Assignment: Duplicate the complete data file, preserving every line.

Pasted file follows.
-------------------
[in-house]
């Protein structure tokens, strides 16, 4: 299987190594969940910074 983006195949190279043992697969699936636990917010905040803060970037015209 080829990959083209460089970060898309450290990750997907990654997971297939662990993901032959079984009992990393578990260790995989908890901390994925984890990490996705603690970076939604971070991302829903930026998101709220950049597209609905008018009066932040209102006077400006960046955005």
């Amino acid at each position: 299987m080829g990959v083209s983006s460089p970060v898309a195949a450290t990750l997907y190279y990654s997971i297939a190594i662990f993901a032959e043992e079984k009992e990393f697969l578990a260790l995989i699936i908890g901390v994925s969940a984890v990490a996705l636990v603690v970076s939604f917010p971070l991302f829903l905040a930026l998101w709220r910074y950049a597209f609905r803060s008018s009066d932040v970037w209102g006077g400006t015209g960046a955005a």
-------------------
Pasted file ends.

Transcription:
[in-house]
């Protein structure tokens, strides 16, 4: 299987190594969940910074 983006195949190279043992697969699936636990917010905040803060970037015209 080829990959083209460089970060898309450290990750997907990654997971297939662990993901032959079984009992990393578990260790995989908890901390994925984890990490996705603690970076939604971070991302829903930026998101709220950049597209609905008018009066932040209102006077400006960046955005």
């Amino acid at each position: 299987m080829g990959v083209s983006s460089p970060v898309a195949a450290t990750l997907y190279y990654s997971i297939a190594i662990f993901a032959e043992e079984k009992e990393f697969l578990a260790l995989i699936i908890g901390v994925s969940a984890v990490a996705l636990v603690v970076s939604f917010p971070l991302f829903l905040a930026l998101w709220r910074y950049a597209f609905r803060s008018s009066d932040v970037w209102g006077g400006t015209g960046a955005a």